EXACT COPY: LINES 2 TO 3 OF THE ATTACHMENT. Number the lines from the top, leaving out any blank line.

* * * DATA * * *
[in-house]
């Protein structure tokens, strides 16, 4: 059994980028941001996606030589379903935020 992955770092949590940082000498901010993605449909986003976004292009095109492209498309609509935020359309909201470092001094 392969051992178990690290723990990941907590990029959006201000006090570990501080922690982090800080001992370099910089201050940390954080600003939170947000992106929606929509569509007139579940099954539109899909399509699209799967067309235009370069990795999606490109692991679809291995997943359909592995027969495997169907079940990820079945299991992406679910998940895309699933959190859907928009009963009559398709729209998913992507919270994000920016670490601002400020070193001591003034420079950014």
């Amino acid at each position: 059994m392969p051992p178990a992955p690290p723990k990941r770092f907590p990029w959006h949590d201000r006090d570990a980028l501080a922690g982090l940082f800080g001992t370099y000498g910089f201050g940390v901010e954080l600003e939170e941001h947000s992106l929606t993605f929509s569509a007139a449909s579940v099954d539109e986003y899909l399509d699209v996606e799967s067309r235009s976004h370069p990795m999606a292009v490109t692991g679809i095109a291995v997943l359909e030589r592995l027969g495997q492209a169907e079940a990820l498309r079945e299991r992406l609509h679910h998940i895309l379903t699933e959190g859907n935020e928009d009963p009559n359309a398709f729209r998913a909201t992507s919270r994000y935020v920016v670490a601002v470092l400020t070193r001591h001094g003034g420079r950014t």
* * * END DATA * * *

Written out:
């Protein structure tokens, strides 16, 4: 059994980028941001996606030589379903935020 992955770092949590940082000498901010993605449909986003976004292009095109492209498309609509935020359309909201470092001094 392969051992178990690290723990990941907590990029959006201000006090570990501080922690982090800080001992370099910089201050940390954080600003939170947000992106929606929509569509007139579940099954539109899909399509699209799967067309235009370069990795999606490109692991679809291995997943359909592995027969495997169907079940990820079945299991992406679910998940895309699933959190859907928009009963009559398709729209998913992507919270994000920016670490601002400020070193001591003034420079950014």
């Amino acid at each position: 059994m392969p051992p178990a992955p690290p723990k990941r770092f907590p990029w959006h949590d201000r006090d570990a980028l501080a922690g982090l940082f800080g001992t370099y000498g910089f201050g940390v901010e954080l600003e939170e941001h947000s992106l929606t993605f929509s569509a007139a449909s579940v099954d539109e986003y899909l399509d699209v996606e799967s067309r235009s976004h370069p990795m999606a292009v490109t692991g679809i095109a291995v997943l359909e030589r592995l027969g495997q492209a169907e079940a990820l498309r079945e299991r992406l609509h679910h998940i895309l379903t699933e959190g859907n935020e928009d009963p009559n359309a398709f729209r998913a909201t992507s919270r994000y935020v920016v670490a601002v470092l400020t070193r001591h001094g003034g420079r950014t």